Chief Culture Editor
The first time I listened to New Jersey born singer Sza’s (born Solána Rowe), debut album Ctrl, I felt a beautifully disarming mixture of uneasiness and joy. I could tell by listening to the album’s first two tracks, “Supermodel” and “Love Galore” featuring Travis Scott, that the album wasn’t going to sound like anything I’d ever heard before, and it definitely wasn’t going to fit neatly into one genre. Sza herself describes “Love Galore” as a “tropical bop,” while the rest of the album has hints of R&B, indie rock, and soul. But the beats themselves weren’t the only things that left me feeling slightly uncentered.
Within the first fifteen lines of the album’s first track “Supermodel” Sza sings, “Let me tell you a secret/I been secretly banging your homeboy/Why you in Vegas/All up on Valentine’s Day?.” In the first two lines, Sza tells her ex that she’s secretly been hooking up with his best friend, exhibiting the self-assuredness that the album’s title leads you to believe will recur throughout the album. But in the next two lines she almost immediately retreats, dispiritedly asking him why he’d leave her on Valentine’s Day. And she only continues to draw away from her defiant stance as the song continues. Later, angrily belting, “Leave me lonely for prettier women/You know I need too much attention/For shit like that,” Sza seems to know what her needs are, and wants to gather the strength to secure the upper hand, but doesn’t seem ready to let go yet. You feel a little bit satisfied that she hooked up with her ex’s best friend, but remain eerily aware that the spite that that takes to execute means she’s definitely not over it. (That really happened, by the way. In an interview with EW, Sza admitted she had sex with her ex’s best friend and wrote this song hoping he’d hear about it.)
If my subconscious was searching for a neater narrative in the next track (and I assume based off of my penchant for listening to popular music that it probably was), “Love Galore” featuring Travis Scott definitely didn’t deliver it to me. Sza cites the song “Kokomo” as being an influence on the track’s tropical beat and sings to an old hook up “I said farewell/You took it well/ Promise I won’t cry over spilled milk.” She promises not to cry over a relationship she compares to something as inconsequential as spilled milk, but does anyone who ends something with an intimate partner want the other person to take it that well?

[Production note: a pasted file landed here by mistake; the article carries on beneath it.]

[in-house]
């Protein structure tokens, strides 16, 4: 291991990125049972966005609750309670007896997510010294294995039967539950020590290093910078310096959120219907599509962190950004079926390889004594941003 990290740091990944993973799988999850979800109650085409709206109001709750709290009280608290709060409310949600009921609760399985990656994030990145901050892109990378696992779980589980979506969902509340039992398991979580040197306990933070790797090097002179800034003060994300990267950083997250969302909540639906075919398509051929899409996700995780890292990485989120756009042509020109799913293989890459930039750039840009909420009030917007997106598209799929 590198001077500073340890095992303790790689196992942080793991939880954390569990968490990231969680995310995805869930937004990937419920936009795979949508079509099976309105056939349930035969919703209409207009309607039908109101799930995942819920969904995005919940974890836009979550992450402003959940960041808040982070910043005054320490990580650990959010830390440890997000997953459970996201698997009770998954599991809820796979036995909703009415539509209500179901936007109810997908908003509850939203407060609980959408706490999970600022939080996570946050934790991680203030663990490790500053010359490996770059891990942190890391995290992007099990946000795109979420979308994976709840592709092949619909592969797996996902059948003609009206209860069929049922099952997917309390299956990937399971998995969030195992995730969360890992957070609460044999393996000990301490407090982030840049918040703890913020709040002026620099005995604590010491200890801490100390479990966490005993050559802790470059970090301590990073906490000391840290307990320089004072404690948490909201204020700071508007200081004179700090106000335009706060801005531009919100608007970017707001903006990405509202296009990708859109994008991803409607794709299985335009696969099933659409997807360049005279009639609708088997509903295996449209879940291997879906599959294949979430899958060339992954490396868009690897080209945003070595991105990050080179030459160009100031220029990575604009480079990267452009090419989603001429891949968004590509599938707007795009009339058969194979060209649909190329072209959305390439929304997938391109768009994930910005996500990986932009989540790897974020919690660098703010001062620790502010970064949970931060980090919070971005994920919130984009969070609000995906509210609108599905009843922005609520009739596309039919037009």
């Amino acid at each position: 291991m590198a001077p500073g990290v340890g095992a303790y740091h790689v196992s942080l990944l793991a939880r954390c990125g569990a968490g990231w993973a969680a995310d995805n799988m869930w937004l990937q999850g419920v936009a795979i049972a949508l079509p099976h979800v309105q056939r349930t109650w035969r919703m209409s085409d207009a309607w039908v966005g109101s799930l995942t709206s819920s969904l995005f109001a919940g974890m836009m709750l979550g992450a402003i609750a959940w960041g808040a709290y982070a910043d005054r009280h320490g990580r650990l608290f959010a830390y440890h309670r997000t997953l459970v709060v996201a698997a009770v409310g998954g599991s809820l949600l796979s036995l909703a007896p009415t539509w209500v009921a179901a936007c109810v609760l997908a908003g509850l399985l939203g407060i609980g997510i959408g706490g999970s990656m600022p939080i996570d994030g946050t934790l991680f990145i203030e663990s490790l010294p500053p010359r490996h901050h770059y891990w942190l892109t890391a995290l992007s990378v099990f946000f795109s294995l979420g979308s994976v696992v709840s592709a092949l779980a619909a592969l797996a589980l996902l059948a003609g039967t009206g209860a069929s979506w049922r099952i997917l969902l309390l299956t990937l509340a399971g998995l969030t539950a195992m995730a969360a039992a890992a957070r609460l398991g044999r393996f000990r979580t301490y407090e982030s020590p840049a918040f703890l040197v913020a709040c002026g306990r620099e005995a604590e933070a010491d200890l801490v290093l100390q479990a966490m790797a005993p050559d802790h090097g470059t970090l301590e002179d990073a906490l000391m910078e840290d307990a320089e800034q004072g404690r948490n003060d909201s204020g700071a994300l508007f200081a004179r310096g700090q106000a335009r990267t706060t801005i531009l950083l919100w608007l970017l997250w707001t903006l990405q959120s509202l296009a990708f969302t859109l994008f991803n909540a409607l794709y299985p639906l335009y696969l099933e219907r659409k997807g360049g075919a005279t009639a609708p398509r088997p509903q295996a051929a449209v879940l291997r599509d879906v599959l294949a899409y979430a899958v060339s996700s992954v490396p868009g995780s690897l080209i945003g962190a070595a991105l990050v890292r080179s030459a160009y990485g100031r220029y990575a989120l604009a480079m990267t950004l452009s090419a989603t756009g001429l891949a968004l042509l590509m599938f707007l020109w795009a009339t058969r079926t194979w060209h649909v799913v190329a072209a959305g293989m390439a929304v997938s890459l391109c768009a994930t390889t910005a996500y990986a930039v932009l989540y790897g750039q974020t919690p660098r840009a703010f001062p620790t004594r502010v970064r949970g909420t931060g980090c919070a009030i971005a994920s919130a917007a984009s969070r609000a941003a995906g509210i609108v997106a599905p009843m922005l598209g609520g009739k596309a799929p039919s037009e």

That being said when she later croons, “Why you bother me when you know you don’t want me?/Why you bother me when you know you got a woman?/Why you hit me when you know you know better?,” it’s clear she doesn’t really want him to keep trying either, probably because she knows he doesn’t want anything serious.
In an interview with Genius, when asked about regretting past relationships, Sza says, “Regretting a dude? It’s just a mess. I have to pretend you didn’t exist ever now, because you took it so far. You hurt my feelings, I’m embarrassed, you’re wildin. Now you just have to disappear out of my life.”
These kinds of messy endings with boyfriends, (or more aptly put, hookups) are laced throughout the album. But rather than writing an album full of sad, self-pitying ballads, Sza displays writes a compilation of songs that display her desire for sexual freedom and her desire to to experience relationships with men that aren’t that serious, while still requiring a level of intimacy with and respect from her partners. And in my opinion, the sentiment accurately captures the attitudes (or maybe aspirations) of a lot of women in their twenties. But even when you know a relationship is casual, it still has the ability to make us feel fragile. Sza understands this perfectly.
While relationships continue to be a central theme throughout the album, Sza addresses other issues people in their twenties face as well. In the album’s fifth track, “Prom,” she starts the song off, “Fearin’ not growin’ up/Keepin’ me up at night/Am I doin’ enough?/Feel like I’m wastin’ time.” Your twenties, are the time where you build the foundation for the rest of your life, (so some people say). You’re trying to build a career, build relationships, and build your own opinions of the world. There’s a simultaneous reluctance to grow up too fast and a realization that you have to grow up or you’ll fall behind. Sza herself has been extremely open about her struggles as an artist to release music she’s proud of and her personal struggles to find a relationship that reflects her ideal balance of casual and intimate. And that’s what makes her as an artist and the album Ctrl so special.
Rather than trying to project an image that she’s either on the perfect path to achieving her goals, or that she’s an unfocused mess that we need to take pity on, she is perfectly comfortable to display herself as someone who’s living somewhere in between. And that’s what made me so happy about while listening to these songs. Most of us are living somewhere in the in between, and why does that always have have to be a bad thing?
So regardless of whether or not you’re someone who’s comfortable with grey areas, I encourage you to listen to Ctrl, because, at the very least, it’ll give you a chance to hear something you’ve never heard anything like before.